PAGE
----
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Yet many of you are most likely beginning to emerge from this crisis, as governments loosen lockdowns and warmer weather beckons.
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Bedside diplomacy treats hate in Israel
You probably recall hearing stories of this genre: Jewish-Israeli doctor treats Arab-Israeli or Palestinian patients - occasionally a terrorist injured while executing an attack. The doctors treats the patient and ignores politics.
This COVID-19 story takes a different tack. In this case, one of Israel's Arab health care professionals treats a Jewish patient and builds diplomatic bridges. The patient, Jesse Michael Kramer, is an ultra-Orthodox Jew suffering from coronavirus at Jerusalem’s Hadassah Ein Kerem Hospital. The doctor, Fadi Kharouf, lives in Hebron.
“I am sure we may have extremely different political views, but they are very respectful to me,” said Kharouf of his Jewish patients, who are mostly ultra-Orthodox.
As the article points out, Israel's Arab minority is well-represented among the.doctors and nurses work at Israel's hospitals. During the coronavirus pandemic, Israelis from across the spectrum have found new ways to engage in the bedside diplomacy the country's hospitals have claimed as their brand.
The Jewish physician currently heading Hadassah’s COVID-19 intensive care units recalls treating a Palestinian terrorist during her first shift at the hospital in the early 1990s. This political neutrality - nay, basic health-care professionalism - continues.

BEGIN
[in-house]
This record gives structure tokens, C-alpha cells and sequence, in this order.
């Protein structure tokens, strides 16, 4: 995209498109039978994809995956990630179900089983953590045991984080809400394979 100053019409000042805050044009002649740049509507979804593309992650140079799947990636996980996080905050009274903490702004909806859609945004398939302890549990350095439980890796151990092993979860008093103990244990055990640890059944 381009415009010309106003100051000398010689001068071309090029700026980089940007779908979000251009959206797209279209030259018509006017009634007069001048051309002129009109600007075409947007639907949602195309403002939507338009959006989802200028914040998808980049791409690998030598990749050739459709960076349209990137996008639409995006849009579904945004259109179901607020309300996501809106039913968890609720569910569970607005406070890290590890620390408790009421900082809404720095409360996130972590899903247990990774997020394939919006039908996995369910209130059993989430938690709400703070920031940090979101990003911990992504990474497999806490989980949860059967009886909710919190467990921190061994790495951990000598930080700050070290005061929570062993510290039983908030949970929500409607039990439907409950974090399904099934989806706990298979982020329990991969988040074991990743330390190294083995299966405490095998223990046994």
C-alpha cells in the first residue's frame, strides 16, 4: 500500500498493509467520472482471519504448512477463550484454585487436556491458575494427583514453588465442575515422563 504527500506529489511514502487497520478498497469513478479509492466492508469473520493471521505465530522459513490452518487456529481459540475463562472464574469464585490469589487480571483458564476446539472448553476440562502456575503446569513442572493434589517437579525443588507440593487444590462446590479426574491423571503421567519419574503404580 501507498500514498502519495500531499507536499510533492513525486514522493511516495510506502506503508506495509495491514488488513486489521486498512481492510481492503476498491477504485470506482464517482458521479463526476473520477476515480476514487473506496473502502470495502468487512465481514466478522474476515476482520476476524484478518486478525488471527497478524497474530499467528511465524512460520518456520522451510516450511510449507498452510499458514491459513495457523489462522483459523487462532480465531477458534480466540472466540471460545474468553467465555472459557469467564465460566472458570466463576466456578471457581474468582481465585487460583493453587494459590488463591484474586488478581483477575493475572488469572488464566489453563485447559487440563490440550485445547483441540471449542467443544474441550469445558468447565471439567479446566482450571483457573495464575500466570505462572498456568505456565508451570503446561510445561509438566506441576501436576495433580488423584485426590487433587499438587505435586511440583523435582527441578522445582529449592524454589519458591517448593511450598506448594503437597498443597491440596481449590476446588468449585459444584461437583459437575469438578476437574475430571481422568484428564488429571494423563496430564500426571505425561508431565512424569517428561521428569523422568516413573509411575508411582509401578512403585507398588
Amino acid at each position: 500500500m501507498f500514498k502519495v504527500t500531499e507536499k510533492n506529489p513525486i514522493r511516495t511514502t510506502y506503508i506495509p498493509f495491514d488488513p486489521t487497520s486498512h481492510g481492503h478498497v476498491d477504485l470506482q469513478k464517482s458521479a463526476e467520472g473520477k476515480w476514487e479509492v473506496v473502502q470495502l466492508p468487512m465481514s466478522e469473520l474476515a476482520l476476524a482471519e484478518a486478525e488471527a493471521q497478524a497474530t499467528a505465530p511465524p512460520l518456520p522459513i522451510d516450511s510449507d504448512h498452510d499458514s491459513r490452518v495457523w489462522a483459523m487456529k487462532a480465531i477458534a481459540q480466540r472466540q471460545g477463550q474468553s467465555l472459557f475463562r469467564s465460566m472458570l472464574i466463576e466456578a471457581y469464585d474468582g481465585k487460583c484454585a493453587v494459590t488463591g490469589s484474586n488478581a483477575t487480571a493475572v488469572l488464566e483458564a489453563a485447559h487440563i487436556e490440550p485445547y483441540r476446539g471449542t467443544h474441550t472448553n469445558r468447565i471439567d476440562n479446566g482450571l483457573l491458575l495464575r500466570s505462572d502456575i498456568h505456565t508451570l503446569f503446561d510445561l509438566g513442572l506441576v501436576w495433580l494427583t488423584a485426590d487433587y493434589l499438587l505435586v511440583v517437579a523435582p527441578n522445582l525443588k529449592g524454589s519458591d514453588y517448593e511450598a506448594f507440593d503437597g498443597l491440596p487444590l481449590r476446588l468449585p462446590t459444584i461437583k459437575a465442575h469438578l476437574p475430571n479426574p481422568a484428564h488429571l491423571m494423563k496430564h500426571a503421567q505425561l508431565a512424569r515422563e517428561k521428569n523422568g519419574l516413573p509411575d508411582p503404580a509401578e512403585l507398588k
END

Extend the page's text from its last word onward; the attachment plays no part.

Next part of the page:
“No religious Jew has ever told me, ‘I don’t want to be treated by an Arab doctor,’ ” said Sigal Sviri. “No Arab patient ever says, ‘I don’t want to be treated by a settler nurse.’ They wake up on different sides of the fence and they meet at Hadassah.”
The “monoclonal neutralizing antibody” developed at the Israel Institute for Biological Research (IIBR) “can neutralize it (the disease-causing coronavirus) inside carriers’ bodies,” said Defence Minister Naftali Bennett.
As COVID-19 spreads around the world, researchers have sought the elusive vaccine that can quell the outbreak. The breakthrough in Israel represents one of the brightest opportunities to find an antidote.
The antibody developed in Israel is monoclonal, or sourced from a single recovered cell. It can potentially provide more value in yielding a treatment than polyclonal antibodies - those sourced from two or more cells of different ancestry.